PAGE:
Don’t judge tomorrow’s consumer proposition by today’s business case.
We help our customers deliver consumer delight and engagement through breakthrough technology.
The consumer product sector is almost perfectly competitive, but there’s plenty of opportunity for new market creation being made possible by lifestyle and behavior change.
How to find and evaluate the new spaces? And what to invest in?
The old competitive benchmarking model doesn’t work anymore. With saturated markets and totally transparent and borderless pricing, it only leads to margin erosion and reliance on SKU rotation for windows to push sales. It’s a sales-oriented mindset and the dominant KPI in that context is sales performance, which is very tangible.
New consumer opportunity spaces don’t resemble those of the past. There’s now a greater focus on consumer behavior change – rather than executing functional tasks alone – as well as leveraging multi-sector synergies. It can be difficult to shape a differentiation proposition and evaluate its impact, especially when leaning on sales data.
Now there’s a need for a new dominant metric: engagement.
How engaged is someone with a product they are using, what are they doing, how are they behaving, how are they interacting with the brand? These softer metrics have obvious relevance in the development process, which means lots of trial and error, iteration and relentless measurement.
With new technology, the measurement increasingly extends into the market and beyond numbers being shifted from shelves – evaluating how people are using a product and what meaning it delivers to their lives. This opens the opportunity to only invest in scale-up when there is a clearly identified take-up of a new proposition; and that includes focusing marcoms on what’s working. It also provides the chance to evolve a solution in the market or learn at scale for new product development.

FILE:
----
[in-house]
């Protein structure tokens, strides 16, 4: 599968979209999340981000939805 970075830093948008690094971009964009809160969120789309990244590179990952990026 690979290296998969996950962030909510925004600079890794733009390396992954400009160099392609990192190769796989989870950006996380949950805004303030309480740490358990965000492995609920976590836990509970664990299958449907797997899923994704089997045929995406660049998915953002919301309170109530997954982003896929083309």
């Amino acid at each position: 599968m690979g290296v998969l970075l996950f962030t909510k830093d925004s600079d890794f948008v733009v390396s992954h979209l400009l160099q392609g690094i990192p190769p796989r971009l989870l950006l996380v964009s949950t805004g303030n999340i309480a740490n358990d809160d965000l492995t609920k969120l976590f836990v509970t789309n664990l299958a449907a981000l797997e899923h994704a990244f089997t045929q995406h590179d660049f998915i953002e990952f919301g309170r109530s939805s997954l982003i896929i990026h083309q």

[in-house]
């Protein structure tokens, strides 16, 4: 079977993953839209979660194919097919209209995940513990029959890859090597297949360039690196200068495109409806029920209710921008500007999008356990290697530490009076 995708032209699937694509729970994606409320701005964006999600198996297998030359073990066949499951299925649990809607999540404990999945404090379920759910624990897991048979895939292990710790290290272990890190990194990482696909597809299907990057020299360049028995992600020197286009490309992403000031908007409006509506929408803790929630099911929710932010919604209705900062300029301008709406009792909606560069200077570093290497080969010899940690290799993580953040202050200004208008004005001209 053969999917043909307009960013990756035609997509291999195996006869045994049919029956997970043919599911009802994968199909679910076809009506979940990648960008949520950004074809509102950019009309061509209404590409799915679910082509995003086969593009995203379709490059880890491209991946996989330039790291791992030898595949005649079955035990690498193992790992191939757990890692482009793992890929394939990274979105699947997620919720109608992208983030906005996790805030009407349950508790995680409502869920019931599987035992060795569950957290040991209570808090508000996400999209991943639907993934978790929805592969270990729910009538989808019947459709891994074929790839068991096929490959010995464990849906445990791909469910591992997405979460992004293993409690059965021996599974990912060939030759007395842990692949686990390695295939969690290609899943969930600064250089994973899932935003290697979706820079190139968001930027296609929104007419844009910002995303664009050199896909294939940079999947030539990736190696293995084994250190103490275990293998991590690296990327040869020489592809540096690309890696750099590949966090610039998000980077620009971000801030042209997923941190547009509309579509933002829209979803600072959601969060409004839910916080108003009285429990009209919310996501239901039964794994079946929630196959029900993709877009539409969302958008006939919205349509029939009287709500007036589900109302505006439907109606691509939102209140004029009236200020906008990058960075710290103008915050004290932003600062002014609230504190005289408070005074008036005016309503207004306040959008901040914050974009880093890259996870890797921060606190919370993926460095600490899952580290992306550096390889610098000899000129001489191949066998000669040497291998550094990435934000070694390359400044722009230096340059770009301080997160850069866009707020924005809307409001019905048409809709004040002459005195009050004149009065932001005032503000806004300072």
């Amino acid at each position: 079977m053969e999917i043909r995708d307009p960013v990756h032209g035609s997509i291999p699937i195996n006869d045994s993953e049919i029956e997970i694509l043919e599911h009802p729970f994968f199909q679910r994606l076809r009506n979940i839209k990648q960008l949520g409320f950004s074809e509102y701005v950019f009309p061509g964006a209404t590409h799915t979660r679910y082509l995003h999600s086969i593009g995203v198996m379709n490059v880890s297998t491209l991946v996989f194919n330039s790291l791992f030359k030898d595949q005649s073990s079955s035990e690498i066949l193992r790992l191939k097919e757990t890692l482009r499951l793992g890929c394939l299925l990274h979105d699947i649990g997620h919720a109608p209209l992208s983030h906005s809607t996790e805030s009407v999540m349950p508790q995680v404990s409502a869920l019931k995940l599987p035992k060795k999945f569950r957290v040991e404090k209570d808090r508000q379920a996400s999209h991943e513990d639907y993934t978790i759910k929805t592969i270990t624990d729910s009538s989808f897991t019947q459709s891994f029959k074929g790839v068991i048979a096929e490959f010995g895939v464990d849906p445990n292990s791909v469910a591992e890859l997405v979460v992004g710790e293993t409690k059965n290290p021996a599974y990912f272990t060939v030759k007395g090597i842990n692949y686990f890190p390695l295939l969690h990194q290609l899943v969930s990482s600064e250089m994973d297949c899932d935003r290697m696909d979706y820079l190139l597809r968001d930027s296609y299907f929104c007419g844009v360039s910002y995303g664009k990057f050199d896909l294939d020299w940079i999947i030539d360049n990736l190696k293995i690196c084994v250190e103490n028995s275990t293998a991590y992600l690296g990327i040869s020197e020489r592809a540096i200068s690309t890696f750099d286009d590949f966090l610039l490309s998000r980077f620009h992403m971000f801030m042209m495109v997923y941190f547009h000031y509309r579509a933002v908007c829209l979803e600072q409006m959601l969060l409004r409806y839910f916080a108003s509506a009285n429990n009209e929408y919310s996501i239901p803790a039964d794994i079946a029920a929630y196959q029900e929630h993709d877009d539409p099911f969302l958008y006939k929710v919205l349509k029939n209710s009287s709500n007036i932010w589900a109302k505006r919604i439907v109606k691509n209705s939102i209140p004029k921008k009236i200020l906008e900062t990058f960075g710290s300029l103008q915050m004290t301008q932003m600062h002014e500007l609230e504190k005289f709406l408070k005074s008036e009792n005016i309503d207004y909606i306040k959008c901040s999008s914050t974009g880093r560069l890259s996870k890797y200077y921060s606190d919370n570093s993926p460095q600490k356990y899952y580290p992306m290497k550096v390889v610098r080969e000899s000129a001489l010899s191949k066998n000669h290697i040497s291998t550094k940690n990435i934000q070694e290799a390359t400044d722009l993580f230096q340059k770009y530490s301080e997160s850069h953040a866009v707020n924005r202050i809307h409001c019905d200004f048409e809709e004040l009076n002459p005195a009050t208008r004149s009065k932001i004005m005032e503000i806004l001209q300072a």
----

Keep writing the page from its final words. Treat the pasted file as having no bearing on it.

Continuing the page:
Technology can facilitate all of that.
Machine vision tech makes it possible to watch for gestures and ultimately, supported by AI, behavior and sentiment. Specifically, there’s gaze tracking for a 'wake gaze', measuring how much people connect with a product through a look. Stitch it all together and you have masses of behavioral data to measure engagement.
It’s vital for consumers to find value. It could come from offering an ultra-relevant service model, helping them change behavior to reach certain goals and learn a new skill, or providing biometric sensing to measure progress and efficacy in reaching a health goal.
Ultimately, perhaps the product manager’s market dashboard can evolve beyond sales metrics to include engagement metrics, giving the insight needed to invest intelligently in market growth, retention, loyalty and much more, all based on real market value.
The context is complex and interconnected, but it’s possible to break down initiatives into practical plans, shaping the solutions I’ve described and bringing stakeholders along with iterative, demonstrable steps. And that’s something I’m always happy to talk through in detail if you’d like to get in touch.